Analysts often compare the market value of a firm’s outstanding common stock to the reported value (book value) of common shareholders’ equity. For example, at the end of 1997, Kerr-McGee Corporation had 47,686,000 shares of stock outstanding, and the market price per share was about $63. Kerr-McGee reported total shareholders’equity at $1,440,000,000, or $30.20 book value per share ($1,440,000,000 total shareholders’ equity / 47,686,000 shares outstanding). Accordingly, Kerr-McGee’s market-tobook value ratio is computed as follows:
Market-to-book value ratio = Market price per share / Book value per share
= $63 / $30.20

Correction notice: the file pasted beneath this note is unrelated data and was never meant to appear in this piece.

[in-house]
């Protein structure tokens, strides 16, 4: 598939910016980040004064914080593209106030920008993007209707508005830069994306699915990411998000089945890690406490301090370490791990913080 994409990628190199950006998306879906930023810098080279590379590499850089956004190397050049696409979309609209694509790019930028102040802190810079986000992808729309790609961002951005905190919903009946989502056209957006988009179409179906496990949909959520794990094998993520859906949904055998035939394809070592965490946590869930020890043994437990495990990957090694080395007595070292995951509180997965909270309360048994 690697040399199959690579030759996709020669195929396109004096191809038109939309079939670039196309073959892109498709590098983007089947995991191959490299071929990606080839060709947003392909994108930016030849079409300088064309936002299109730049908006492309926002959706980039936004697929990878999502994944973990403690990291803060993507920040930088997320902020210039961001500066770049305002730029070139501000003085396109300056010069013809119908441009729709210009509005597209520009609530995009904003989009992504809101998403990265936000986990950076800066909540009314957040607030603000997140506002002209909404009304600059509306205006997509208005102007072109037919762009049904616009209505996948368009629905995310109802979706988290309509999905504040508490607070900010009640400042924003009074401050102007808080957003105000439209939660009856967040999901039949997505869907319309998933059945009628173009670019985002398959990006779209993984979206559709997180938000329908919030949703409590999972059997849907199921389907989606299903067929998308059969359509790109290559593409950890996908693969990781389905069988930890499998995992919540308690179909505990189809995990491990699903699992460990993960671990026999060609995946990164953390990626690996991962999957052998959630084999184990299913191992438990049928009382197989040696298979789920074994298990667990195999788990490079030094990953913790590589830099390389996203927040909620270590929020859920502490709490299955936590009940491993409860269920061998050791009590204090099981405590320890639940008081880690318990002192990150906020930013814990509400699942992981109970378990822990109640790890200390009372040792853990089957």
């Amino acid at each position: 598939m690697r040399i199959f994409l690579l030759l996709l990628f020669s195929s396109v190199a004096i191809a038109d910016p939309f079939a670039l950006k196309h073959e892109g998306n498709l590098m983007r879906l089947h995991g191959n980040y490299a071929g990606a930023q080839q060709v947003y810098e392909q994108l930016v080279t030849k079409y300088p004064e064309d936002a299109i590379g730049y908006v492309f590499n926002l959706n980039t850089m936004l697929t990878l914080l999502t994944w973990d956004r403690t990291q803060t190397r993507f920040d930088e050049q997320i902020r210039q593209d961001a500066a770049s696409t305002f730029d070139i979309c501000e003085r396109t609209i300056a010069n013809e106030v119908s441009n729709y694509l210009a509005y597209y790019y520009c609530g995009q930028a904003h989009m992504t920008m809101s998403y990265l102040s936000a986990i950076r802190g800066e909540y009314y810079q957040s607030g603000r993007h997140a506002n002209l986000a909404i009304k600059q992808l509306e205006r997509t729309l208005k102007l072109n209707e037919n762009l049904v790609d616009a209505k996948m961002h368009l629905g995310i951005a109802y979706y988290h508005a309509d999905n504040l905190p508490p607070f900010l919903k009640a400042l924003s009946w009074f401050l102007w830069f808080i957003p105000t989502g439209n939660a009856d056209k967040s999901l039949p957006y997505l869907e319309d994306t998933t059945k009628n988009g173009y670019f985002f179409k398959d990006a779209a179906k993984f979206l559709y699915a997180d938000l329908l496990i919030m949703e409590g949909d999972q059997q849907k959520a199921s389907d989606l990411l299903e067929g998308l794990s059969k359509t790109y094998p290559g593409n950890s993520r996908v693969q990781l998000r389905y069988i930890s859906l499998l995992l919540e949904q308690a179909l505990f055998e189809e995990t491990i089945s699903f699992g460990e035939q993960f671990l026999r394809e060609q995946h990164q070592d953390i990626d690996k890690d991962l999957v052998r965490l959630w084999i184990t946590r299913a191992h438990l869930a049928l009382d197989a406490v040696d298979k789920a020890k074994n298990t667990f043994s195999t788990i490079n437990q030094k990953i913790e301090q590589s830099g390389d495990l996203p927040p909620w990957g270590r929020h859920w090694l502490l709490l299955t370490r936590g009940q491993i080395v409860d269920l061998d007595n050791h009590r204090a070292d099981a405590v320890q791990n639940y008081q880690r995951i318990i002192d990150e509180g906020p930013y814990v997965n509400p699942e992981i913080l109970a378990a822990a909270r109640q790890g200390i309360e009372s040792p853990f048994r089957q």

Why would investors be willing to buy Kerr-McGee’s stock at over two times its underlying book value? The answer rests on the fact that the current market price of Kerr-McGee’s stock depends on the future cash flows (dividends and resale price) that stockholders expect. In this sense, market price measures the economic value of Kerr-McGee’s stock. The book value of Kerr-McGee’s stock, on the other hand, reflects the methods used to identify and measure Kerr-McGee’s assets and liabilities. Accounting measurements are based largely on historical costs and do not purport to reflect contemporary expectations about future cash flows. Despite its popularity, the market-to-book value ratio appears to be comparing apples to oranges.